You’ve probably seen the 1989 motion picture When Harry Met Sally. Whilst the title of this post might sound like it hints towards this film, you’ll be glad to hear that the two have nothing in common!
I can personally see the benefits of Narrative Theology, but would like to offer an alternative view of the five act play presented by Wright and adapted by Wells. This view is not meant to discount the fine work of Tom Wright and Samuel Wells, rather it is intended to build upon the work.
Sandra Richter in The Epic of Eden offers Covenant as a way of reading the Old Testament. Covenant is a ‘structuring point for the history and theology of redemption’. As we learned previously, Covenant can also be seen as a ‘contract’. Viewing scripture in this way should help give biblical authority to Narrative Theology. Richter sees Covenant as the narrative of God accomplishing his plan of bringing the ‘children of Adam’ safely home to Him.
The table below summerises Tom Wright’s and Samuel Wells’ views of the Five Act play of Narrative Theology. It also contains theologyidiot’s own interpretation; this will be discussed later.
|Act||Tom Wright||Samuel Wells||theologyidiot|
|I||Creation (Genesis 1 and 2)||Creation and Fall (Genesis 1 to 3)||Creation and Fall|
|II||Fall (Genesis 3)||Israel (Genesis 12 to the New Testament)||Old Covenant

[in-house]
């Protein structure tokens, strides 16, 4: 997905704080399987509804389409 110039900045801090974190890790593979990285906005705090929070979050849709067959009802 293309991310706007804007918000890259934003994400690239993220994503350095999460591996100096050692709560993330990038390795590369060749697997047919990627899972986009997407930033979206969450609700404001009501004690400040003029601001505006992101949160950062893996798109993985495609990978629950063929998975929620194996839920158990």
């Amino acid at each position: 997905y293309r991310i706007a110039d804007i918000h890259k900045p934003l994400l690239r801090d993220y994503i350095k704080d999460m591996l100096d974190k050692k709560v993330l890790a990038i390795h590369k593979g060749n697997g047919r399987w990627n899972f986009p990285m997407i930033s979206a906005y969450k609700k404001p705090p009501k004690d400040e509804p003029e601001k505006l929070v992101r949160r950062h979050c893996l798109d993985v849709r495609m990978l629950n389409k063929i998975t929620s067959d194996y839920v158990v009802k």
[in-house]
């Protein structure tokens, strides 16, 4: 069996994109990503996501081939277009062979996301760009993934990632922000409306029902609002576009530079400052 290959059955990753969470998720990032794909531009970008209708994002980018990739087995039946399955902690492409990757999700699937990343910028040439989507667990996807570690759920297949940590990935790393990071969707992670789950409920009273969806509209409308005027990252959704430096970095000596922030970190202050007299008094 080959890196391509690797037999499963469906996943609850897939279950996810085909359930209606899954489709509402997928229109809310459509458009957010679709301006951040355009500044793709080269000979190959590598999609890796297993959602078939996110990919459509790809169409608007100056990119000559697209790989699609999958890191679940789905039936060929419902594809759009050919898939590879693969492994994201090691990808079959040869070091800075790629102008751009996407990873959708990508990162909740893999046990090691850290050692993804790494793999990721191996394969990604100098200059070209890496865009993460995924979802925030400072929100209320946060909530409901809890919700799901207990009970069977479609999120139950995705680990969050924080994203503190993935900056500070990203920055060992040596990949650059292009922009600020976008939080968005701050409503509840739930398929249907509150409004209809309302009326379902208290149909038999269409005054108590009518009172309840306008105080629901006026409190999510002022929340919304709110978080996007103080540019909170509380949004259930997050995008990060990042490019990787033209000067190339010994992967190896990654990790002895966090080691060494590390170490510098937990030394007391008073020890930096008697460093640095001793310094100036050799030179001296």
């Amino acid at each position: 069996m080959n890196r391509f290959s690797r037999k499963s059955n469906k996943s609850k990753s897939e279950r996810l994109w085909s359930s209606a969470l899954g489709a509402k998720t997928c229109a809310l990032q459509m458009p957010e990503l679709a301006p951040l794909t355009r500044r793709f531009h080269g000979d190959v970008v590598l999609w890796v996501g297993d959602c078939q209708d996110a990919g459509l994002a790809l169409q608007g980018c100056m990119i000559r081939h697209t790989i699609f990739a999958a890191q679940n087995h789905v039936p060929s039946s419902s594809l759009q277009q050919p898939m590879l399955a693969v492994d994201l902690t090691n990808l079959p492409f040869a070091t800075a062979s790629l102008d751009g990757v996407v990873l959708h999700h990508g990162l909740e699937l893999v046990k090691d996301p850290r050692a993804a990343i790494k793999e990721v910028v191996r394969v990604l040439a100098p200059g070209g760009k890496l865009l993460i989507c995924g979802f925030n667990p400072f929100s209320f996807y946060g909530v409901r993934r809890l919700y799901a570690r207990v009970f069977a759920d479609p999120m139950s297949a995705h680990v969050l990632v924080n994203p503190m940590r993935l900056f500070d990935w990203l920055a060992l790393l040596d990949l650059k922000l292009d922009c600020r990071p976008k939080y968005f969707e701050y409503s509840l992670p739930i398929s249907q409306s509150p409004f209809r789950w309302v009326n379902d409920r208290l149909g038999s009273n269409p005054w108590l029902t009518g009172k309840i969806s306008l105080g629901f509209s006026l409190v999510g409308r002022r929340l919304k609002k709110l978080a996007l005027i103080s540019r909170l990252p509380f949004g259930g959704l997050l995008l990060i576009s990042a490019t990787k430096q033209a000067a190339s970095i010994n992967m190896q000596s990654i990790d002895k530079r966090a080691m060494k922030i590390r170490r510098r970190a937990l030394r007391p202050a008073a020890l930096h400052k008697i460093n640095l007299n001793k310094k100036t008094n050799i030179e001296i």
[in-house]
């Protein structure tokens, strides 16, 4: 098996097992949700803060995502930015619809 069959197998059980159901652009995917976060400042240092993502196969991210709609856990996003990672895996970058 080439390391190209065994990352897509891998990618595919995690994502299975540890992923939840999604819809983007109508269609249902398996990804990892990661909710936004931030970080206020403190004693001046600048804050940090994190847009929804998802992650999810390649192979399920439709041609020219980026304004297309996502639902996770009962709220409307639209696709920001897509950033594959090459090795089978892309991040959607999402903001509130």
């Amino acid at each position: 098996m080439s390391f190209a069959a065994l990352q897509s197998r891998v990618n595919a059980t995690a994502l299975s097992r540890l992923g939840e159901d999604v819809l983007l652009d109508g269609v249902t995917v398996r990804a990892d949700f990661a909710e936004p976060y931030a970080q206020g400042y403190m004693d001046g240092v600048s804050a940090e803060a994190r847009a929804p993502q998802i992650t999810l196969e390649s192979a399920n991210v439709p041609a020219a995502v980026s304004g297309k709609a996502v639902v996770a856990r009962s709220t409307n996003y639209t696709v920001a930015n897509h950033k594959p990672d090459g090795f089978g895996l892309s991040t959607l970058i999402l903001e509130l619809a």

Scene i – Noah
Scene ii – Abraham
Scene iii – Moses
Scene iv – David
|III||Israel (Genesis 12 to the New Testament)||Jesus (The Gospels)
Central to the narrative
|Jesus (The Gospels)
|IV||Jesus (The Gospels)||The church living an improvised performance (beginning at Easter and Pentecost)||The church|
|V||The church living an improvised performance (beginning at Easter and Pentecost)||The Eschaton (see Eschatology)
This puts the sovereignty of God in the outcome of his creation
Act One, like Samuel Wells would be Creation and the Fall. This act would run right up until Act Two, which begins with Noah. Act Two would be called Old Covenant and would cover the remainder of the Old Testament. Each of the Divine Covenants; Noah, Abrahamic, Mosaic and Davidic would be a scene within this act. Act Three, and centrally placed like Wells’ would be Jesus. Here would also begin a narrative which will not be completed until Act Five, that of New Covenant
Act Four would then be the Church improvising to a planned, but unscripted narrative towards Act Five, the Eschaton.
The Eschaton would be the finale of the play taking us from Creation to the New Creation. Like James Graham’s play Privacy, this play requires audience participation, with no room for passivity.
 Tom Wright, ‘How Can The Bible Be Authoritative?’, 1991 <http://ntwrightpage.com/Wright_Bible_Authoritative.htm> [accessed 31 March 2015]
 Samuel Wells, Improvisation: The Drama of Christian Ethics (London: SPCK Publishing, 2004), p.. 53.
 Sandra L. Richter, The Epic of Eden: A Christian Entry into the Old Testament (Downers Grove, Ill: IVP Academic, 2008), p. 91.
 Richter, pp. 61–91.
 Richter, p. 224.
 Richter, p. 103.
 Mark Lawson, ‘Paying to Play: The Rise and Risks of Audience Participation’, The Guardian <http://www.theguardian.com/stage/2014/may/12/rise-and-risks-of-audience-participation> [accessed 2 April 2015].